Landscape Architect: Job Duties, Career Outlook, and Education Prerequisites

Explore the career requirements for landscape architects. Get the facts about education, training and licensure requirements to determine if this is the right career for you. Schools offering Building Information Modeling degrees can also be found in these popular choices.

Career Information at a Glance

Landscape architects prepare plans, budgets and models for landscape projects, including parks, public pools and college campuses. The following chart provides an overview about becoming a landscape architect, including details on education and licensure requirements.

Degree Required Bachelor's or master's degree
Field of Study Landscape architecture
Key Responsibilities Draft site plans and budgets; create graphic representations of design; select materials; coordinate placement of landscaping around existing land features
Certification and Licensing State licensure; professional certification is available
Job Growth (2012-2022) 14%*
Median Salary (2013) $64,790*

Source: *U.S. Bureau of Labor Statistics (BLS)

What Do Landscape Architects Do?

As a landscape architect, you must take a number of factors into consideration before you start working on a design. You must check state and government regulations, analyze the site and calculate the budget. You must also consult with other professionals such as hydrologists, engineers and building architects to create functional and aesthetically pleasing designs that follow government and building code regulations. You can choose to specialize in a certain area, such as historic landscape preservation, street and highway beautification, shopping centers or environmentally friendly green design.

What Kind of Degree Do I Need?

Earning a bachelor's or master's degree in landscape architecture from an accredited college is generally required to become a landscape architect. A bachelor's degree program typically takes 4-5 years to complete, while a master's degree program can take 2-3 years. These degree programs help you develop skills in land surveying, CAD drafting, research strategies and budgeting. You will also gain an understanding of construction methods and various building materials.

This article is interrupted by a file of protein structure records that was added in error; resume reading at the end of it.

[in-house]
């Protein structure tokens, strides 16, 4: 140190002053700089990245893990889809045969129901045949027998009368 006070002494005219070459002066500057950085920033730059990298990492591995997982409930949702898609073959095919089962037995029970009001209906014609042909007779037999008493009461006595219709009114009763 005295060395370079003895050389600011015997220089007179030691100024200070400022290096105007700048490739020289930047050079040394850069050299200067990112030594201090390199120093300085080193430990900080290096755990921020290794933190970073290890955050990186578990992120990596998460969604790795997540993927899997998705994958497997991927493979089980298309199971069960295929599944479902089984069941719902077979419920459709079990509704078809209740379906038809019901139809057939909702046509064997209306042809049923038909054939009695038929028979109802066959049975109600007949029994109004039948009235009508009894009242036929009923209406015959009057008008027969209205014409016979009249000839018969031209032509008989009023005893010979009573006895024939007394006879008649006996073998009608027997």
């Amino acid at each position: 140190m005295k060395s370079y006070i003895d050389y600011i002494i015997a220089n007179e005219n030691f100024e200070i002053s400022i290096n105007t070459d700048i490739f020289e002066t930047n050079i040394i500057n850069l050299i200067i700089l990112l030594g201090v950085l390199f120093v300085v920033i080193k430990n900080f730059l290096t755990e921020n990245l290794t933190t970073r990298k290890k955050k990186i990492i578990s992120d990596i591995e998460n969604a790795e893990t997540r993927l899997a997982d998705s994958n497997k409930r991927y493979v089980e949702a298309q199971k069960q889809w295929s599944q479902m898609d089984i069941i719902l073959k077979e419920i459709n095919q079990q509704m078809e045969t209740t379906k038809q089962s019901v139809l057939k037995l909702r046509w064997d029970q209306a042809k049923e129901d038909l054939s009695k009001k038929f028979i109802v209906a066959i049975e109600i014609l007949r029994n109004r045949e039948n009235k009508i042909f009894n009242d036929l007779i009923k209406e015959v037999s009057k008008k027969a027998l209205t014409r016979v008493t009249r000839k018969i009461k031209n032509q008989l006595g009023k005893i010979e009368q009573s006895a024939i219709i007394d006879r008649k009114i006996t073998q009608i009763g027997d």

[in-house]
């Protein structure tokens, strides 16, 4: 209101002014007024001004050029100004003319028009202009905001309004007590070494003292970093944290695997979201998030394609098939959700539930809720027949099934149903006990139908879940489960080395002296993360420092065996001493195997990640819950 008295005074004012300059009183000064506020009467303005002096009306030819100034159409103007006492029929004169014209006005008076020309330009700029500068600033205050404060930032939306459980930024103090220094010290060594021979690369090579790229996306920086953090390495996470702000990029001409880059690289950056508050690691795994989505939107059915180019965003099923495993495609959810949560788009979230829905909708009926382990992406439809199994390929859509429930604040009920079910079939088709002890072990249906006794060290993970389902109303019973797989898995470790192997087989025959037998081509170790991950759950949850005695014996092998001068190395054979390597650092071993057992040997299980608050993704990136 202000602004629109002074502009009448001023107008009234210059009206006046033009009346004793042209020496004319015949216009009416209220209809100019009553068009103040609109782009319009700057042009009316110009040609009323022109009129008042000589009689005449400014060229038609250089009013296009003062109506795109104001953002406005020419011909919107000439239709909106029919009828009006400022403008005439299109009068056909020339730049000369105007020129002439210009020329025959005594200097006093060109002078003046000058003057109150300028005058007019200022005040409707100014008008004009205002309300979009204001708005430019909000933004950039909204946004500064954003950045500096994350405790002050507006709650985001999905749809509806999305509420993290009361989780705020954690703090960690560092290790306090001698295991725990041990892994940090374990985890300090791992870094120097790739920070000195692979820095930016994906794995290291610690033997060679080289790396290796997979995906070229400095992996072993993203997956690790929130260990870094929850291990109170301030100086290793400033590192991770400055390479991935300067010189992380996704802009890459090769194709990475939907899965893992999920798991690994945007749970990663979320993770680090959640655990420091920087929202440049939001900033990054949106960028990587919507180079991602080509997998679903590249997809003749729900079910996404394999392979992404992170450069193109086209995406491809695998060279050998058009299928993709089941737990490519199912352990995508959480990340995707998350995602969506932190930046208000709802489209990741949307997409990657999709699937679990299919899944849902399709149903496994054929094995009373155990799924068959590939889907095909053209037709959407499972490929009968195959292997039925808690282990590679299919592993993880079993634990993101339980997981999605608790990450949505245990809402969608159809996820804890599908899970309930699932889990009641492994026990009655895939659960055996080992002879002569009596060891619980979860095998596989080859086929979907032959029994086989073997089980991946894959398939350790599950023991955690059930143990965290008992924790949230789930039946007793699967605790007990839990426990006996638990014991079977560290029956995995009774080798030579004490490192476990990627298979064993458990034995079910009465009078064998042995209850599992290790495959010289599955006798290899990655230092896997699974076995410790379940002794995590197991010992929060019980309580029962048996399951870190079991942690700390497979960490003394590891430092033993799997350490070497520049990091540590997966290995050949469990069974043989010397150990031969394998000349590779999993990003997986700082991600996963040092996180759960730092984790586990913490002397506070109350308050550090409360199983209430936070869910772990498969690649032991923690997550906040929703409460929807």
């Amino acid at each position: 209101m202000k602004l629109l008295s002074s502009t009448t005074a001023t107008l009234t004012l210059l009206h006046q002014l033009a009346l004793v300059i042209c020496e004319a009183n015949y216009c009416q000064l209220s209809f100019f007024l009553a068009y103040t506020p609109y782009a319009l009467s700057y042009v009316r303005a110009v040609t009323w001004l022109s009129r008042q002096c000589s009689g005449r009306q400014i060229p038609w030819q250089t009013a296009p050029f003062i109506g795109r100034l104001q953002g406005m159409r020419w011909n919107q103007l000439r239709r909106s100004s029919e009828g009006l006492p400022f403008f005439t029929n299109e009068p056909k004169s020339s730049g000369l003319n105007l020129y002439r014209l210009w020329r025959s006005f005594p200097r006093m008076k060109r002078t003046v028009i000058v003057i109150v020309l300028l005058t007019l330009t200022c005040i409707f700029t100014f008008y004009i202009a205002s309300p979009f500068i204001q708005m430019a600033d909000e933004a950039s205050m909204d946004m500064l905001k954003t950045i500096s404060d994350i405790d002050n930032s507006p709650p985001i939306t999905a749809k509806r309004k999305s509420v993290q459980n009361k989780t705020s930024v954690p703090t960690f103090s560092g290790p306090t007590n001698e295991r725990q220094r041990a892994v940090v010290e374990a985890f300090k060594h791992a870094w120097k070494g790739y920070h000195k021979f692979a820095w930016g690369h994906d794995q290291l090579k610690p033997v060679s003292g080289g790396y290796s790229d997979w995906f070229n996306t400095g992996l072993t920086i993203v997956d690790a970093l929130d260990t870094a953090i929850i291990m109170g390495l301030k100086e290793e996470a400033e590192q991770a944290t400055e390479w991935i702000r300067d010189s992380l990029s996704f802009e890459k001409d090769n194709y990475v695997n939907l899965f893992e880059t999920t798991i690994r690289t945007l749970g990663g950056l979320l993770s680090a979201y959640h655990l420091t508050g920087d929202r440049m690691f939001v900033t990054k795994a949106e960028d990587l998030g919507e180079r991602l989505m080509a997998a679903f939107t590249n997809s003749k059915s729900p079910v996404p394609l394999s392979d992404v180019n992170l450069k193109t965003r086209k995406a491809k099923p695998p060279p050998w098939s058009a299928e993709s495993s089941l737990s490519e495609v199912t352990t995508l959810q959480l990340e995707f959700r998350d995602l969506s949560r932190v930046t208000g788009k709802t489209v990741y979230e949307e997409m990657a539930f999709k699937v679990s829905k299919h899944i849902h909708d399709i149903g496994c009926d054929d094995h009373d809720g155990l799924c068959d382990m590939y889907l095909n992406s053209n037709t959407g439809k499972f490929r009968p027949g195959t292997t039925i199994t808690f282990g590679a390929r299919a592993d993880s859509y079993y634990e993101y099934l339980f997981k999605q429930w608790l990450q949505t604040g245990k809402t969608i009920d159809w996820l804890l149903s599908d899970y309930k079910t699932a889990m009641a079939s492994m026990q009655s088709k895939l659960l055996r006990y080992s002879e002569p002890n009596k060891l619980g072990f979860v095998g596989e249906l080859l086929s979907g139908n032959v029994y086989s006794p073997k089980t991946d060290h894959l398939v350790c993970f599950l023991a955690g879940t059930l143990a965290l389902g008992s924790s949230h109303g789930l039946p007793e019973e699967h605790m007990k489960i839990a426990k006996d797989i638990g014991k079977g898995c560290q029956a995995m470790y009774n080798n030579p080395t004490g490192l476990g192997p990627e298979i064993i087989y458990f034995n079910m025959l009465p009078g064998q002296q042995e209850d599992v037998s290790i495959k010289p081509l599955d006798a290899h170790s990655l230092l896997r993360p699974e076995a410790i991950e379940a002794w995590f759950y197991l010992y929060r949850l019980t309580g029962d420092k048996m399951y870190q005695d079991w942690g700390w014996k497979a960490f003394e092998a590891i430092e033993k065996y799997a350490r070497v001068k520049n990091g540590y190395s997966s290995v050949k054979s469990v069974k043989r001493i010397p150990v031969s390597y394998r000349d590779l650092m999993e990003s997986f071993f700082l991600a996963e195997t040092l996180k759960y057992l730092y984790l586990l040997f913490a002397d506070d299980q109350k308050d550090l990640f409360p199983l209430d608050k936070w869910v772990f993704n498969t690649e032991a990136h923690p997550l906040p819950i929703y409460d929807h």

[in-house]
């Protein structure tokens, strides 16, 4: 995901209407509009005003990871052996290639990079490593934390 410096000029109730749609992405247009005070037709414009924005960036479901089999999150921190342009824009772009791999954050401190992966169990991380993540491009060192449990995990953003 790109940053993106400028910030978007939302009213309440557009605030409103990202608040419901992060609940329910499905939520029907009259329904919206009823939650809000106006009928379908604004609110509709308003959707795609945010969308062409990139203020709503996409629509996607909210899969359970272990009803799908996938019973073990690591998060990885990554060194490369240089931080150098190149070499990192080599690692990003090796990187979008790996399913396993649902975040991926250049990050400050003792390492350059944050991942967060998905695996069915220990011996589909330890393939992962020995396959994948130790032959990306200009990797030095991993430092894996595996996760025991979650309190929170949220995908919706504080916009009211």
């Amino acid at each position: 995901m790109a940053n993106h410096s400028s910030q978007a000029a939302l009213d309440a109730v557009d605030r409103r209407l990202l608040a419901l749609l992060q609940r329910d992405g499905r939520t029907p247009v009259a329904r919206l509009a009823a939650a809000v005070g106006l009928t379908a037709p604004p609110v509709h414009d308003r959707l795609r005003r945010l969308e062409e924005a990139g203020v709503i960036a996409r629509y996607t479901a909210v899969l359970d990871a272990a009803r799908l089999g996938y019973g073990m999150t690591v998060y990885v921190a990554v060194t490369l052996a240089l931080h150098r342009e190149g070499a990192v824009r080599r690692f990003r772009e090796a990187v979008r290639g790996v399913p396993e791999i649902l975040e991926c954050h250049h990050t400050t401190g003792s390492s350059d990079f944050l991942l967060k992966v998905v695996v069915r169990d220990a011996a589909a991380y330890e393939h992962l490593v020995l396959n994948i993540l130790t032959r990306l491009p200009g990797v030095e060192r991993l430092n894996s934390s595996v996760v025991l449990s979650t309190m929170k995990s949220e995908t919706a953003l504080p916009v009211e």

Typically, students spend the last year of their studies focusing on a thesis portfolio. The thesis design is meant to represent your skills and artistic visions. A good thesis project can help you get an apprenticeship or entry-level position after graduation. You may also be given opportunities to participate in internships while earning your degree.

What Kind of Licensure Requirements Will I Have?

To practice at the professional level, most states require landscape architects to be licensed in the state in which they intend to work. To become licensed, you must graduate from an accredited bachelor's or master's degree program in landscape architecture and gain hands-on experience as an apprentice or intern with a landscape architect. After a 1- to 4-year period, you can apply for a take the Landscape Architect Registration Examination (L.A.R.E.), which is administered by the American Society of Landscape Architects. Some states may require that you take an additional state examination. Earning a government issued certificate from the Council of Landscape Architectural Registration Boards can make it easier to later obtain licensure in additional states.

What is the Career Outlook for Landscape Architects?

According to the U.S. Bureau of Labor Statistics, employment of landscape architects was expected to grow 14% between 2012 and 2022 (www.bls.gov). Graduates with internship experience, technical proficiency in CAD and knowledge of environmental regulations can expect the best job prospects. In 2012, about 20% of landscape architects were self-employed, while 46% worked for building design, engineering and other service companies. In 2013, the middle half of landscape architects earned between $48,860 and $84,140 per year.

To continue researching, browse degree options below for course curriculum, prerequisites and financial aid information. Or, learn more about the subject by reading the related articles below:

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